EPA IT projects need better oversight, cost controls, IG concludes

Environmental Protection Agency IT project managers did not provide sufficient oversight of several programs, resulting in increased costs and scheduling delays, the agency's inspector general has concluded.

According to the IG's report, EPA's Office of Environmental Information 'did not sufficiently oversee information technology projects to ensure they met planned budgets and schedules. The increased cost and schedule delays for the projects reviewed may have been averted or lessened with adequate oversight.'

The IG mainly focused on two IT projects: the CFO's Financial Replacement System PeoplePlus payroll and HR functions, and the Office of Air and Radiation's Clean Air Markets Division Business System (CAMDBS), a tool that integrates functions and data for EPA's emission trading programs.

PeoplePlus, the IG reported, cost $3.7 million more than initially budgeted and took one year longer to implement. The program was expected to go live in October 2003 but was delayed until 2004.

Modifications to CAMDBS, meanwhile, 'have already increased costs about $2.8 million and extended the target completion date by two years,' the report said. This system was launched in 2001 and was expected to be completed by 2006.

'[B]oth PeoplePlus and CAMDBS advanced from phase to phase even though the system managers did not prepare all of the required documents,' the IG said. 'For example, there was no decision paper prepared during the implementation phase of live-cycle development to document the inherent risks to changing commercial off-the-shelf software, or to the risks involved in modifying the PeoplePlus testing approach.'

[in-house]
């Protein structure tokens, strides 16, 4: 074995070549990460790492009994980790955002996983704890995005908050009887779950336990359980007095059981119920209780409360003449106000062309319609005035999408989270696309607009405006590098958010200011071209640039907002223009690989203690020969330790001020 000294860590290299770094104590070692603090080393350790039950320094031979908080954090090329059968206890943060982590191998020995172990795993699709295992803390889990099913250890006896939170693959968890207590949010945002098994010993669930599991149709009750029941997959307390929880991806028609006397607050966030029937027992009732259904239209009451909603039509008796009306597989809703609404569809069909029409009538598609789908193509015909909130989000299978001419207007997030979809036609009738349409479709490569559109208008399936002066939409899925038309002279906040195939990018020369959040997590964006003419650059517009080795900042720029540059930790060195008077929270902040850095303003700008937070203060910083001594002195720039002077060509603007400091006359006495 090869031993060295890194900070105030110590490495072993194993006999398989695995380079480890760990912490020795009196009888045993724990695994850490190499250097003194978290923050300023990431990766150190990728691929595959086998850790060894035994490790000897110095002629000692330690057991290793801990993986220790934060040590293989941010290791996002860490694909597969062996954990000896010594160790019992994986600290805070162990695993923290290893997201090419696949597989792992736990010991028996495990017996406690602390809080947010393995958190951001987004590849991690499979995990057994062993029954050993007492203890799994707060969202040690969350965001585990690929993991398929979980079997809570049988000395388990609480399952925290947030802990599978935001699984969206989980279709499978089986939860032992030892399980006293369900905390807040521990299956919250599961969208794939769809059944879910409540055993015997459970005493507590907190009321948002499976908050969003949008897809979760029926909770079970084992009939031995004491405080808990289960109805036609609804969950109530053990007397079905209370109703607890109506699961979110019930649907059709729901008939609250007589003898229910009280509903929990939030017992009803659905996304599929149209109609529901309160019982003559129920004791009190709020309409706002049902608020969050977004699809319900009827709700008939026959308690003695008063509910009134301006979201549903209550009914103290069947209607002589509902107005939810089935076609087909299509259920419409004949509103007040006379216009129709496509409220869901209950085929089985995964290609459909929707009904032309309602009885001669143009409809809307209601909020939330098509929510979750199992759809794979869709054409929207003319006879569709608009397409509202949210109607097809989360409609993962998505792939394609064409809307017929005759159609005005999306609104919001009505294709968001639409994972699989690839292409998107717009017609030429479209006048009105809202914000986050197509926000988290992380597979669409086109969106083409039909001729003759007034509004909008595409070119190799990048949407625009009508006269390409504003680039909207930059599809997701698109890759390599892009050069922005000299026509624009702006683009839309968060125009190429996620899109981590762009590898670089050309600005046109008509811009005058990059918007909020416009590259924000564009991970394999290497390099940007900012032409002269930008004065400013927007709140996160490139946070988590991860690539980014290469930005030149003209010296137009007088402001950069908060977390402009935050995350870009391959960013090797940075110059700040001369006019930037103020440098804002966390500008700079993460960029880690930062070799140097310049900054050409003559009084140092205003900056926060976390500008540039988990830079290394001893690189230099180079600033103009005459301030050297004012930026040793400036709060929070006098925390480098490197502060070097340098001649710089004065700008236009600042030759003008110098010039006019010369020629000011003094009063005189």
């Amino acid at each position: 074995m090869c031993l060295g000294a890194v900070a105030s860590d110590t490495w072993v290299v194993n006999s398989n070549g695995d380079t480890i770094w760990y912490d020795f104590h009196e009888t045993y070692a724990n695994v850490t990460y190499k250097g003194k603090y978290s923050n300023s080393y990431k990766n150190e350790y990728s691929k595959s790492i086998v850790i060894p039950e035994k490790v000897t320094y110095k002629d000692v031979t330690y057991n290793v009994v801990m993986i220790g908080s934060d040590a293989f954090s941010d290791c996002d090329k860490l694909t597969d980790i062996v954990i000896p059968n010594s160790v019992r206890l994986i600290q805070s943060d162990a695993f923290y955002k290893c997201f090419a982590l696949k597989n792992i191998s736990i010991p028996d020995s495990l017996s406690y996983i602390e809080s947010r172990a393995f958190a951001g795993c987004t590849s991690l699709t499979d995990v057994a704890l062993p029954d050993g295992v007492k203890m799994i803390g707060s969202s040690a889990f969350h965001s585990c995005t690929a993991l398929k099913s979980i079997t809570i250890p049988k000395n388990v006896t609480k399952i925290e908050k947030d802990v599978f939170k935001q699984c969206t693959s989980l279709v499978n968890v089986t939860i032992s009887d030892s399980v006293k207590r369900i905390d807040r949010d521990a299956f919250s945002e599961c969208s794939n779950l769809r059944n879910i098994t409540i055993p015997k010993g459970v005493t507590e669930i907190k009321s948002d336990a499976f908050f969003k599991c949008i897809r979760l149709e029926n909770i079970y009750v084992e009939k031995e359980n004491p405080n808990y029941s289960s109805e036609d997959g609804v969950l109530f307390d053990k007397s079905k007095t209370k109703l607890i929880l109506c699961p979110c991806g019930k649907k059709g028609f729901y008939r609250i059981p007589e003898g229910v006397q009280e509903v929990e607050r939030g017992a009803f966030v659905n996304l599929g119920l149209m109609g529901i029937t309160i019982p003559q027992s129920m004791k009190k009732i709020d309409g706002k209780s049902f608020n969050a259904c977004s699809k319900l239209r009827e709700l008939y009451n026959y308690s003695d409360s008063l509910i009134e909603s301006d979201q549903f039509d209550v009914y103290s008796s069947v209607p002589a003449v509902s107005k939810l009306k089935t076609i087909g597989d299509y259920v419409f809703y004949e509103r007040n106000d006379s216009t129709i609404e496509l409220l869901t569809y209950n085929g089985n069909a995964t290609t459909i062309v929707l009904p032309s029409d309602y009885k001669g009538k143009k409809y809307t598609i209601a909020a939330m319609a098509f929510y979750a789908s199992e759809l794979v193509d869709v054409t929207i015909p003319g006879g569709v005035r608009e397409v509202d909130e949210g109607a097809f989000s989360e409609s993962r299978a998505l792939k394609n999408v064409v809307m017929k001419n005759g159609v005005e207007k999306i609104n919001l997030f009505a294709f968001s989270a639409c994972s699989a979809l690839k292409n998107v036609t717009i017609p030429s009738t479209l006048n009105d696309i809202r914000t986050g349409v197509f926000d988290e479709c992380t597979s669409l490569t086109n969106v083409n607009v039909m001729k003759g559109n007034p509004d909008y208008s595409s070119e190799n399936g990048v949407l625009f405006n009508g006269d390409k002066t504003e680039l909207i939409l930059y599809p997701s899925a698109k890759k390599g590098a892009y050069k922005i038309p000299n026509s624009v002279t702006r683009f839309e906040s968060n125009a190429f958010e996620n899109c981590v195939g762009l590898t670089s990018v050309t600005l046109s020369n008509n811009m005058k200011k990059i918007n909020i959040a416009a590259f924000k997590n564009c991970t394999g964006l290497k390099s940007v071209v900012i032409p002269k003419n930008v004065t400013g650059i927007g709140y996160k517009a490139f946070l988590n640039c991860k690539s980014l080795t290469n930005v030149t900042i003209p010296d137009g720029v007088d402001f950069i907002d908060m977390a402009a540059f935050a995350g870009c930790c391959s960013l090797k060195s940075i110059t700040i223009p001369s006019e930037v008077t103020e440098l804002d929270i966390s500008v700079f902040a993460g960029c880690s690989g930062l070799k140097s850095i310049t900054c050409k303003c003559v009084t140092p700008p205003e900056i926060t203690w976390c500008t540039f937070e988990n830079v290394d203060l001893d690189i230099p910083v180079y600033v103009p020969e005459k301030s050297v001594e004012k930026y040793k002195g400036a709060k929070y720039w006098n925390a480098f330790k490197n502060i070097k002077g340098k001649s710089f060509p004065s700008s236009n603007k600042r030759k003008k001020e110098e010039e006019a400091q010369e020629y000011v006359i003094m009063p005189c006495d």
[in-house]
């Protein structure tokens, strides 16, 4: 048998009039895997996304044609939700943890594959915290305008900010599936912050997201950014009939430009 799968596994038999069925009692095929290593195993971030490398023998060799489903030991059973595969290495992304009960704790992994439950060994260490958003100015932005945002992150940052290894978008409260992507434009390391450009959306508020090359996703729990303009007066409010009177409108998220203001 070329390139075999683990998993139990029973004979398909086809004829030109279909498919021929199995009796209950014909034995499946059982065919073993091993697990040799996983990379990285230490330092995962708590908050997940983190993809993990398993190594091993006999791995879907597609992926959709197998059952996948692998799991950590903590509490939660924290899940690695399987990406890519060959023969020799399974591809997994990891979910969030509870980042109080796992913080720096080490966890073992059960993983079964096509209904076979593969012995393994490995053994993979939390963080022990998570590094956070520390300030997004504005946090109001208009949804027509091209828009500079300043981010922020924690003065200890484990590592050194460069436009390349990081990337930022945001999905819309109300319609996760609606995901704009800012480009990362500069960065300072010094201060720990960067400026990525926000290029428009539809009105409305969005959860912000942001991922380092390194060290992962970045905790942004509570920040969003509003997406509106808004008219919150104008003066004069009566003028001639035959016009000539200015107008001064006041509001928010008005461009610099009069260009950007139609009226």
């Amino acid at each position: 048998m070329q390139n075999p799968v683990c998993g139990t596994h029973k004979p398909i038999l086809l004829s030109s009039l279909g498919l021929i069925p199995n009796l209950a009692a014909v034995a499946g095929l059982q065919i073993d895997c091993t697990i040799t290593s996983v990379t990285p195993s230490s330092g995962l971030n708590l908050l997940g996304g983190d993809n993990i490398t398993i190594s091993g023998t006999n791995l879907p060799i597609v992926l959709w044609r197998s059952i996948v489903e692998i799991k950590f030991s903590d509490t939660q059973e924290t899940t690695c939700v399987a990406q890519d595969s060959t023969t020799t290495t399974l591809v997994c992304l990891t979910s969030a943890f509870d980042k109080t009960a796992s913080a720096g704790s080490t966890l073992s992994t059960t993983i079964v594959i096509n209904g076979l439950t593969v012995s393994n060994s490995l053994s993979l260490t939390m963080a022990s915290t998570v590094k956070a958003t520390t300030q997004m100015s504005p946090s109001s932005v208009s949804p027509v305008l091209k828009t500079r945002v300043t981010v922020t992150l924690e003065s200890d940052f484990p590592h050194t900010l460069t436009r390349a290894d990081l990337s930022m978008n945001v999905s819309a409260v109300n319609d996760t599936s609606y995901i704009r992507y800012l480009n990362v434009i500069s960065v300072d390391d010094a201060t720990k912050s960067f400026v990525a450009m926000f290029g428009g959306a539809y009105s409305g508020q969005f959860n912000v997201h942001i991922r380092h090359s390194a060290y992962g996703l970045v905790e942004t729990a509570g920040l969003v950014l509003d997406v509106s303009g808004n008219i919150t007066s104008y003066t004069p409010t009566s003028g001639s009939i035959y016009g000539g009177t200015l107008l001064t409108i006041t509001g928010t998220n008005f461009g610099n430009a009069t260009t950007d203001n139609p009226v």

The IG recommended that EPA's CIO take responsibility for conducting independent reviews of IT projects and revise procedures to document a project's status.

EPA CIO Kimberly Nelson said she agreed with most of the report and will have a formal response along with a corrective action plan by the end of the year. An agency spokeswoman added, however, that the account does not consider all of the EPA's oversight programs.

While the agency agrees with the report for the most part, an OEI spokeswoman said it 'does not present a balanced picture of the work being done at EPA to manage IT policy and investments.'

For instance, the report focuses on the CAMDBS and PeoplePlus projects but does not 'take EPA's other established oversight mechanisms into account, such as our IT capital planning, investment control and enterprise architecture processes,' the spokeswoman said. 'We believe these mechanisms do provide adequate oversight,' she added.

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